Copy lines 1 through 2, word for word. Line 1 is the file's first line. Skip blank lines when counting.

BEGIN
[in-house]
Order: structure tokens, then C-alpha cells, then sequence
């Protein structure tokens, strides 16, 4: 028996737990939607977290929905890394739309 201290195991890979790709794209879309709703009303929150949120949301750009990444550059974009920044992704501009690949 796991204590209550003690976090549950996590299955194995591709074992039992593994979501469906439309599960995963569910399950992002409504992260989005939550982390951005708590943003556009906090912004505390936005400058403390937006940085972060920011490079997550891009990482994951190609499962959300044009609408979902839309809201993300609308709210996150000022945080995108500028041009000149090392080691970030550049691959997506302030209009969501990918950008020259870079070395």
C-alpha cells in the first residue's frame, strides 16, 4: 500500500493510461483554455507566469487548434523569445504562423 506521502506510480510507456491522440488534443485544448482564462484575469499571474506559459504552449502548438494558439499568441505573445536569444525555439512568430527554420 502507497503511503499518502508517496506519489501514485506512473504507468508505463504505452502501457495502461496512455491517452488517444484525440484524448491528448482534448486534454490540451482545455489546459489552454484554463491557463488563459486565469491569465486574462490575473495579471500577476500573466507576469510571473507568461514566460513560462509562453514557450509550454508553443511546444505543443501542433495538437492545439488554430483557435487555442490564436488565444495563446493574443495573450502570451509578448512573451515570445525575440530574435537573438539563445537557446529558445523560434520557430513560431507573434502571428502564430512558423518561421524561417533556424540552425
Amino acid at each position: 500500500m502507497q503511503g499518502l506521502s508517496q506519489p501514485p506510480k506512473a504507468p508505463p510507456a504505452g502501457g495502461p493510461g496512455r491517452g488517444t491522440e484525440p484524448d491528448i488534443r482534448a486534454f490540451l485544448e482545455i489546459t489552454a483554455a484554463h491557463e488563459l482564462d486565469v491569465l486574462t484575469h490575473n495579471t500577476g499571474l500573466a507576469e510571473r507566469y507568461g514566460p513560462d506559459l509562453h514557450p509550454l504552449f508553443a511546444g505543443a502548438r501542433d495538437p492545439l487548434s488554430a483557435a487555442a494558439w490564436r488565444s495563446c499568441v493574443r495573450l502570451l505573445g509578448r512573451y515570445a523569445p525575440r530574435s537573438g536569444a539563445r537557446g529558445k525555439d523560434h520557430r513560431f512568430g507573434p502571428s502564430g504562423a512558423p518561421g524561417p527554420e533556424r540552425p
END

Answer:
[in-house]
Order: structure tokens, then C-alpha cells, then sequence